“I am so fortunate to be involved in two businesses that I am absolutely passionate about. The dancing caters to my creative side and through femTECH I can offer support services to women that inspire them to make their visions a reality. Out of what was not a very nice situation seven years ago, so many wonderful things have happened.” (more…)
Downtrodden and out of job with four children to support, Mary Shikukutu didn’t find much support among family and friends when she proposed the idea of starting an urban milling business for a traditional African grain.
“‘Are you crazy?’ was all I heard. `Who’ll support your business? You need to think of something else because there’s no market for that in the city.’ Yes, sometimes it’s good to listen to other people’s opinion, but if you give too much weight to what others think, you’ll never know what you are capable of or discover what life has in store for you. So despite all the no, no, no’s, I went ahead anyway.”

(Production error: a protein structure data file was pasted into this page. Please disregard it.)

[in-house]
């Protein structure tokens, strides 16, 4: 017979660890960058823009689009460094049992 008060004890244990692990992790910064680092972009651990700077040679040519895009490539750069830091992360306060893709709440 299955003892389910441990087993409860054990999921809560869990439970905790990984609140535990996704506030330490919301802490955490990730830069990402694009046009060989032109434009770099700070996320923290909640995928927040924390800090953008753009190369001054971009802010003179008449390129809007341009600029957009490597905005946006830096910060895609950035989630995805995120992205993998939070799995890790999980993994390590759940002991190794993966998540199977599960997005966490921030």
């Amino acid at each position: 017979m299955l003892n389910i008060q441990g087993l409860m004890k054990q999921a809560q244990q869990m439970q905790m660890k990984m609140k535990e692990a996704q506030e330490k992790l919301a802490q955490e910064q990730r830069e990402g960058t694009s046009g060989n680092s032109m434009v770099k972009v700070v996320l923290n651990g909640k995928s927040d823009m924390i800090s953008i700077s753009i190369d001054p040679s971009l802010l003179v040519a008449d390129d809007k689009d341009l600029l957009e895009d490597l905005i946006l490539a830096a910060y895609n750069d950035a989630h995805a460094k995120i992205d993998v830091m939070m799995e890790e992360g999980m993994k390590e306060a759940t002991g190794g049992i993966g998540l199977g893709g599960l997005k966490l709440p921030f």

The fourth of six children, Shikukutu was born in Ondobe village in the Ohangwena region in the northern part of Namibia. According to Oshiwambo custom, which dictates children be split up and raised by family members when one or both parents dies, a five-year-old Shikukutu was sent to live with her aunty in the nation’s capital following her father’s death. Her oldest brother joined SWAPO, Namibia’s former national liberation movement, in exile where it was fighting for independence from South Africa in the 70s. (more…)
Babou Olengha Aaby is convinced the biggest market opportunity lies not with India, China, or Brazil but rather women. But she wants to be clear on one thing: female entrepreneurship is not a gender issue, it’s an economic one. Women-owned businesses make for good business sense and smart economics: they start small, grow slowly, and fail less. And yet they attract only 1/3 of all venture capital. The Norwegian-based Olengha Aaby wants to change all that with her new crowdfunding platform specifically aimed at what she calls “mumpreneurs”.
“My big fat dream with Mums Mean Business is to provide all entrepreneurial mothers with a triple A service: access to finance, access to mentoring, and access to inspirational role models. Our goal is to provide aspiring mothers with start-up ambitions much-needed guidance in their critical first year of business to help get them to the next level.” (more…)